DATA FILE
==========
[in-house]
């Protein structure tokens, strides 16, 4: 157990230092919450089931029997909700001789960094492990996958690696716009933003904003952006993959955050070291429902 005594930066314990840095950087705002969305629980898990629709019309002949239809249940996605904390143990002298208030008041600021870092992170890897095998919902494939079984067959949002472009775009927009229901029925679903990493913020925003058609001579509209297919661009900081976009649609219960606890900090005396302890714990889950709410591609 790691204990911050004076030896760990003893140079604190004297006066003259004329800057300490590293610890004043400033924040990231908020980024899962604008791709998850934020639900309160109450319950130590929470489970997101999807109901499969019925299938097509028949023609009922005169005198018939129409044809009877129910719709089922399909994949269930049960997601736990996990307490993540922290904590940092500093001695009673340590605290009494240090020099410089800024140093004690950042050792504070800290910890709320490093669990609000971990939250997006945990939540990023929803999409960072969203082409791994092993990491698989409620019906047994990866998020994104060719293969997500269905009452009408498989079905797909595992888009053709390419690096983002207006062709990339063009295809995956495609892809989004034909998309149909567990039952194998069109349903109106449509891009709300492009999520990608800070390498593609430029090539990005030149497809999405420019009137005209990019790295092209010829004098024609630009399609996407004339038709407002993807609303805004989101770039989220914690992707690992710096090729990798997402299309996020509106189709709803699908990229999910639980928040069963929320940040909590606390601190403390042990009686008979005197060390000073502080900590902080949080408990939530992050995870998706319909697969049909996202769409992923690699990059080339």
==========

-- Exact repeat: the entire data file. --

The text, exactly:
[in-house]
């Protein structure tokens, strides 16, 4: 157990230092919450089931029997909700001789960094492990996958690696716009933003904003952006993959955050070291429902 005594930066314990840095950087705002969305629980898990629709019309002949239809249940996605904390143990002298208030008041600021870092992170890897095998919902494939079984067959949002472009775009927009229901029925679903990493913020925003058609001579509209297919661009900081976009649609219960606890900090005396302890714990889950709410591609 790691204990911050004076030896760990003893140079604190004297006066003259004329800057300490590293610890004043400033924040990231908020980024899962604008791709998850934020639900309160109450319950130590929470489970997101999807109901499969019925299938097509028949023609009922005169005198018939129409044809009877129910719709089922399909994949269930049960997601736990996990307490993540922290904590940092500093001695009673340590605290009494240090020099410089800024140093004690950042050792504070800290910890709320490093669990609000971990939250997006945990939540990023929803999409960072969203082409791994092993990491698989409620019906047994990866998020994104060719293969997500269905009452009408498989079905797909595992888009053709390419690096983002207006062709990339063009295809995956495609892809989004034909998309149909567990039952194998069109349903109106449509891009709300492009999520990608800070390498593609430029090539990005030149497809999405420019009137005209990019790295092209010829004098024609630009399609996407004339038709407002993807609303805004989101770039989220914690992707690992710096090729990798997402299309996020509106189709709803699908990229999910639980928040069963929320940040909590606390601190403390042990009686008979005197060390000073502080900590902080949080408990939530992050995870998706319909697969049909996202769409992923690699990059080339």